As indicated above, polytrimethylene ether glycol may contain lesser amounts of other polyalkylene ether repeating units in addition to the trimethylene ether units. The monomers for use in preparing polytrimethylene ether glycol can, therefore, contain up to 50% by weight (preferably about 20 wt % or less, more preferably about 10 wt % or less, and still more preferably about 2 wt % or less), of comonomer diols in addition to the 1,3-propanediol reactant. Comonomer diols that are suitable for use in the process include aliphatic diols, for example, ethylene glycol, 1,6-hexanediol, 1,7-heptanediol, 1,8-octanediol, 1,9-nonanediol, 1,10-decanediol, 1,12-dodecanediol, 3,3,4,4,5,5-hexafluoro-1,5-pentanediol, 2,2,3,3,4,4,5,5-octafluoro-1,6-hexanediol, and 3,3,4,4,5,5,6,6,7,7,8,8,9,9,10,10-hexadecafluoro-1,12-dodecanediol; cycloaliphatic diols, for example, 1,4-cyclohexanediol, 1,4-cyclohexanedimethanol and isosorbide; and polyhydroxy compounds, for example, glycerol, trimethylolpropane, and pentaerythritol. A preferred group of comonomer diols is selected from the group consisting of ethylene glycol, 2-methyl-1,3-propanediol, 2,2-dimethyl-1,3-propanediol, 2,2-diethyl-1,3-propanediol, 2-ethyl-2-(hydroxymethyl)-1,3-propanediol, C6-C10 diols (such as 1,6-hexanediol, 1,8-octanediol and 1,10-decanediol) and isosorbide, and mixtures thereof. A particularly preferred diol other than 1,3-propanediol is ethylene glycol, and C6-C10 diols can be particularly useful as well.
One preferred polytrimethylene ether glycol containing comonomers is poly(trimethylene-ethylene ether) glycol such as described in US2004/0030095A1. Preferred poly(trimethylene-co-ethylene ether) glycols are prepared by acid catalyzed polycondensation of from 50 to about 99 mole % (preferably from about 60 to about 98 mole %, and more preferably from about 70 to about 98 mole %) 1,3-propanediol and up to 50 to about 1 mole % (preferably from about 40 to about 2 mole %, and more preferably from about 30 to about 2 mole %) ethylene glycol.
Polytrimethylene ether glycols useful in practicing this invention can contain small amounts of other repeat units, for example, from aliphatic or aromatic diacids or diesters, such as described in U.S. Pat. No. 6,608,168. This type of polytrimethylene ether glycol can also be called a “random polytrimethylene ether ester”, and can be prepared by polycondensation of 1,3-propanediol reactant and about 10 to about 0.1 mole % of aliphatic or aromatic diacid or esters thereof, such as terephthalic acid, isophthalic acid, bibenzoic acid, naphthalic acid, bis(p-carboxyphenyl)methane, 1,5-naphthalene dicarboxylic acid, 2,6-naphthalene dicarboxylic acid, 2,7-naphthalene dicarboxylic acid, 4,4′-sulfonyl dibenzoic acid, p-(hydroxyethoxy)benzoic acid, and combinations thereof, and dimethyl terephthalate, bibenzoate, isophthlate, naphthalate and phthalate; and combinations thereof. Of these, terephthalic acid, dimethyl terephthalate and dimethyl isophthalate are preferred.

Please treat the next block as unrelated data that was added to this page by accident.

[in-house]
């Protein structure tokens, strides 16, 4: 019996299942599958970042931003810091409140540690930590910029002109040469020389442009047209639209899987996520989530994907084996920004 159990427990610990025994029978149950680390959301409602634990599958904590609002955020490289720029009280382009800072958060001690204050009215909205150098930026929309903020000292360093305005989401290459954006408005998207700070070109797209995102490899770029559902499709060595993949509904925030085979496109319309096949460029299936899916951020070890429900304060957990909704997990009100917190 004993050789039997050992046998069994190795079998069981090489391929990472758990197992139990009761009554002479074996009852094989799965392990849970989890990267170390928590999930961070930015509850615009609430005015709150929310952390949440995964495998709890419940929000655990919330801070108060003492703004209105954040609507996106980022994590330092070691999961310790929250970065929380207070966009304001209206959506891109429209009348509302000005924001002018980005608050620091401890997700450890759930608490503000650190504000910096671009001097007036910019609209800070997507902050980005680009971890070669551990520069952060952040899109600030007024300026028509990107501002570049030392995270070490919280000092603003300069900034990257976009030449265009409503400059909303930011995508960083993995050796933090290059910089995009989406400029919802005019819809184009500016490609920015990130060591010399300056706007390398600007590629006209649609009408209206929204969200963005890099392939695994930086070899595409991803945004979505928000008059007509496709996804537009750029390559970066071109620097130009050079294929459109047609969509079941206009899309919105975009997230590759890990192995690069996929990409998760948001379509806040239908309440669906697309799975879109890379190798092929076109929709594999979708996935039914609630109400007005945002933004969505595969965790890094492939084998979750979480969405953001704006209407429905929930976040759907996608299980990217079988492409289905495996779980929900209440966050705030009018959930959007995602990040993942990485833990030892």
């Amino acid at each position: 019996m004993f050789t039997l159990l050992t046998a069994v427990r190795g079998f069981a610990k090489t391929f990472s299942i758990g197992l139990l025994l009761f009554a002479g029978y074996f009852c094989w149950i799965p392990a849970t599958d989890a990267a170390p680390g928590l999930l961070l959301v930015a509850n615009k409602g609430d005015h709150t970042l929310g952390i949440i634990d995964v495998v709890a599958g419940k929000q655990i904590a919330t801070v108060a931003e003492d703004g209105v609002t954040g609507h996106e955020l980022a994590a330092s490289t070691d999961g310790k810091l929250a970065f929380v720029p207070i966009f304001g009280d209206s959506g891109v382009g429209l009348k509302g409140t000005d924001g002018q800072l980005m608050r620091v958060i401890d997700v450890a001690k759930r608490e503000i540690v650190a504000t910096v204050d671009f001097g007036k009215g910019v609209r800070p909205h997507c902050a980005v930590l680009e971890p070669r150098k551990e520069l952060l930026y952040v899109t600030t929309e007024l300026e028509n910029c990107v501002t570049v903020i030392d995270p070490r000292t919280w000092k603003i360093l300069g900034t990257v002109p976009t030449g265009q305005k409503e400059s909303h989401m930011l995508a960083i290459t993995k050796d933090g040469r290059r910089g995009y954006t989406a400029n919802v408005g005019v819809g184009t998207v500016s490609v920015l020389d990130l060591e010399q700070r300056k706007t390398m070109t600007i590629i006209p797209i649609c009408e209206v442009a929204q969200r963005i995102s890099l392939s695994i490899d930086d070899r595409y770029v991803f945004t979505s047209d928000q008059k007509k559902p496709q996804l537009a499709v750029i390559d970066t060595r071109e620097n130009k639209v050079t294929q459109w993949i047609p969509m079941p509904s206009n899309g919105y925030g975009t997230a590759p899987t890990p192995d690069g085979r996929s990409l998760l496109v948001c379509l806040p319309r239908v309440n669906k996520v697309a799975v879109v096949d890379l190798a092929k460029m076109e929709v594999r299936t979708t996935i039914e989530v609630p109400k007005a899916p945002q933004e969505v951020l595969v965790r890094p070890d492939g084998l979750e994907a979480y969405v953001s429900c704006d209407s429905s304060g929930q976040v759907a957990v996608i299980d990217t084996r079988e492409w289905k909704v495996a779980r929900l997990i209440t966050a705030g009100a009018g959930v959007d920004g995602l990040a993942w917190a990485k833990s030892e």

The polytrimethylene ether glycols preferred for use herein generally have a number average molecular weight from about 200 to about 5000, and preferably from about 200 to about 2000. In embodiments where a water-soluble polytrimethylene ether glycol is used, the number average molecular weight is preferably less than about 1000, more preferably from about 400 to about 950. The polytrimethylene ether glycols preferred for use herein are typically polydisperse polymers having a polydispersity of preferably from about 1.0 to about 2.2, more preferably from about 1.2 to about 2.0, and still more preferably from about 1.2 to about 1.8.
The polytrimethylene ether glycols for use in the present invention preferably have a color value of less than about 100 APHA, and more preferably less than about 50 APHA.
Polytrimethylene ether glycol as described above should in general have low acute oral toxicity, and not be a skin or eye irritant, or a skin sensitizer.
Active Personal Care Ingredients